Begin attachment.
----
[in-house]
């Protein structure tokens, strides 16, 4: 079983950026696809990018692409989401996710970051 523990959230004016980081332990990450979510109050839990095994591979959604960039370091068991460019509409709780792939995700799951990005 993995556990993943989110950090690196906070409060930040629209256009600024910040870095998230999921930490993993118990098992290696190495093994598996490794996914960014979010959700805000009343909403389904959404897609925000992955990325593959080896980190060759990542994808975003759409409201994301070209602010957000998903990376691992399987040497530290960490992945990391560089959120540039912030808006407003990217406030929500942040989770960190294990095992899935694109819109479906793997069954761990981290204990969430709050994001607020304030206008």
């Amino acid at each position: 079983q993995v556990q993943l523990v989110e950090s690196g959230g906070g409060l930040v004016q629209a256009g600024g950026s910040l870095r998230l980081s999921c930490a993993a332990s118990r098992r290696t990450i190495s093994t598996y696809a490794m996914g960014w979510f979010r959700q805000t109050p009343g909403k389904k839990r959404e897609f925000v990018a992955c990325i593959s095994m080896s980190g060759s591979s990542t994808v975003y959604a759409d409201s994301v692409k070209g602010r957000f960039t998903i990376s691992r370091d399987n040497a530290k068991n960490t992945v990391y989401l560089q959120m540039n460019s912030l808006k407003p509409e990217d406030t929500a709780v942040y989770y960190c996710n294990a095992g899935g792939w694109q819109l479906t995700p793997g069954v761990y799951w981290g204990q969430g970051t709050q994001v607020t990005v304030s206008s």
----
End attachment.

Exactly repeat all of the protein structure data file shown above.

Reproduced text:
[in-house]
């Protein structure tokens, strides 16, 4: 079983950026696809990018692409989401996710970051 523990959230004016980081332990990450979510109050839990095994591979959604960039370091068991460019509409709780792939995700799951990005 993995556990993943989110950090690196906070409060930040629209256009600024910040870095998230999921930490993993118990098992290696190495093994598996490794996914960014979010959700805000009343909403389904959404897609925000992955990325593959080896980190060759990542994808975003759409409201994301070209602010957000998903990376691992399987040497530290960490992945990391560089959120540039912030808006407003990217406030929500942040989770960190294990095992899935694109819109479906793997069954761990981290204990969430709050994001607020304030206008």
């Amino acid at each position: 079983q993995v556990q993943l523990v989110e950090s690196g959230g906070g409060l930040v004016q629209a256009g600024g950026s910040l870095r998230l980081s999921c930490a993993a332990s118990r098992r290696t990450i190495s093994t598996y696809a490794m996914g960014w979510f979010r959700q805000t109050p009343g909403k389904k839990r959404e897609f925000v990018a992955c990325i593959s095994m080896s980190g060759s591979s990542t994808v975003y959604a759409d409201s994301v692409k070209g602010r957000f960039t998903i990376s691992r370091d399987n040497a530290k068991n960490t992945v990391y989401l560089q959120m540039n460019s912030l808006k407003p509409e990217d406030t929500a709780v942040y989770y960190c996710n294990a095992g899935g792939w694109q819109l479906t995700p793997g069954v761990y799951w981290g204990q969430g970051t709050q994001v607020t990005v304030s206008s």